Bringing democracy to Iraq was one of the key premises on which the United States-led coalition invaded the country on March 20 last year. Operation Iraqi Freedom essentially had four goals: bringing about regime change, finding the weapons of mass destruction, overcoming terrorism and bringing democracy to Iraq. It achieved the first objective, never managed the second, has become bogged down in the third and is struggling with the fourth.
As the June 30 deadline for a transfer of power approaches, both the US and the United Nations remain committed to the ideal of a democratic transition in Iraq. Yet both appear to have stumbled at the very first hurdle in this process - the nomination of an interim president. The coalition-appointed Governing Council of Iraq found itself at loggerheads with the US and the UN over who should be selected for the post. The US and UN apparently wanted the presidency to go to 81-year-old council member Adnan Pachachi, a Sunni Muslim who served as the country's foreign minister in the 1960s and as ambassador to the UN. He lived in exile for three decades and is favoured because of a moderate, pro-Western outlook. But a majority on the Governing Council favoured Ghazi al-Yawar, 45, also a Sunni and currently the council's president. The tribal sheikh is a US-educated engineer and a moderate, but regarded by the council as more independent and less beholden to the US than Mr Pachachi. The council itself, having been installed by the Coalition Provisional Authority, is hardly a democratic institution. Its mandate, in fact, derives from the coalition, not the Iraqi people. But it is for the time being the most broadly representative Iraqi body and its preferences should be heard. Late yesterday Mr Pachachi was offered the job and turned it down. Sheikh Yawar was then immediately named as president, leading to some speculation that this was the US game plan all along.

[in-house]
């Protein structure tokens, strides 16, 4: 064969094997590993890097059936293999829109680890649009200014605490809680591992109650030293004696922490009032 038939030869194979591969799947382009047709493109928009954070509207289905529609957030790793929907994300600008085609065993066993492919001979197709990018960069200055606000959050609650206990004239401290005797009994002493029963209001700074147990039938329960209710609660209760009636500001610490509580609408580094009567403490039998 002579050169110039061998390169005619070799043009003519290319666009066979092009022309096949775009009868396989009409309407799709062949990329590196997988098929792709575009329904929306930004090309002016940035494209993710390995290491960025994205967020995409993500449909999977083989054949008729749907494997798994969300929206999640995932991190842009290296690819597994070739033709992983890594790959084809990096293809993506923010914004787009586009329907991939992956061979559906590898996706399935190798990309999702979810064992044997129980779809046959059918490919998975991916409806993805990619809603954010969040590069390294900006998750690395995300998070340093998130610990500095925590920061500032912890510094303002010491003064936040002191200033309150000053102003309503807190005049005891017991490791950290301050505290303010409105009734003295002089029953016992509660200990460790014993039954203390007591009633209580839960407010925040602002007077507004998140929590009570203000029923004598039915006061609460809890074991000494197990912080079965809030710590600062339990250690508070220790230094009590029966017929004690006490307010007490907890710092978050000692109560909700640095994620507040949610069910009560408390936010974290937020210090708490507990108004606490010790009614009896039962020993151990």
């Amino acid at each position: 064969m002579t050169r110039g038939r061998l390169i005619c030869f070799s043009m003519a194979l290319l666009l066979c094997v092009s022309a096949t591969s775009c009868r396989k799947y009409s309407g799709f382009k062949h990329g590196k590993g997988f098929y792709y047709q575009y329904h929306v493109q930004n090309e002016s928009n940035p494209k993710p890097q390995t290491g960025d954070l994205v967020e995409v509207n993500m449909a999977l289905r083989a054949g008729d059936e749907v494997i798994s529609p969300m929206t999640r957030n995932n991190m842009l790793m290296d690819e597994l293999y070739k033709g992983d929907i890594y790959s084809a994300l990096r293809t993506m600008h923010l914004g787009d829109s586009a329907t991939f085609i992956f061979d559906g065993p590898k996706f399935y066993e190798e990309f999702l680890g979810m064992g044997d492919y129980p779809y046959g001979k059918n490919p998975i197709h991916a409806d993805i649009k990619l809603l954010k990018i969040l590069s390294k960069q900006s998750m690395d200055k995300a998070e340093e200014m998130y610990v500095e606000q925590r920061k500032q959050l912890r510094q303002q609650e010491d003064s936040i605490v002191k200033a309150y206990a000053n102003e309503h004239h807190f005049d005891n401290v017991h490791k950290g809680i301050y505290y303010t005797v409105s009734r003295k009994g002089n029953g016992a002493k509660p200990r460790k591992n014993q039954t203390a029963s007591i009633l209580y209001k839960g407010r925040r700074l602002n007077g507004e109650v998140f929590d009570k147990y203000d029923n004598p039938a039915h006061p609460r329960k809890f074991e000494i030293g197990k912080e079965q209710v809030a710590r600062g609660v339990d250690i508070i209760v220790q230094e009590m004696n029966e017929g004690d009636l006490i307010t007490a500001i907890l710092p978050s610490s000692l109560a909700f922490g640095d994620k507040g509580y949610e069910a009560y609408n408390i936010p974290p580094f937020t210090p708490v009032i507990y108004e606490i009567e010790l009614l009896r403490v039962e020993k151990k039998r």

The US and the UN say they are committed to building a real democracy in Iraq. In the absence of a clear explanation of their initial refusal to accept the Governing Council's preferred candidate, the manoeuvring could be enough to arouse deep suspicion on the part of Iraqis as to just how genuine are those sentiments. It is a strange approach indeed to building a democracy that will reflect the wishes and aspirations of the Iraqi people, let alone one that will serve as an example to other countries in the Middle East. The acceptance of Sheikh Yawar as president is a sensible outcome. If the new Iraqi government is to enjoy legitimacy, let alone survive in a hostile and suspicious environment, it must ultimately be acceptable to the Iraqi people. Had Sheikh Yawar been rejected, it would not have been a step towards democracy, but possibly in another direction altogether.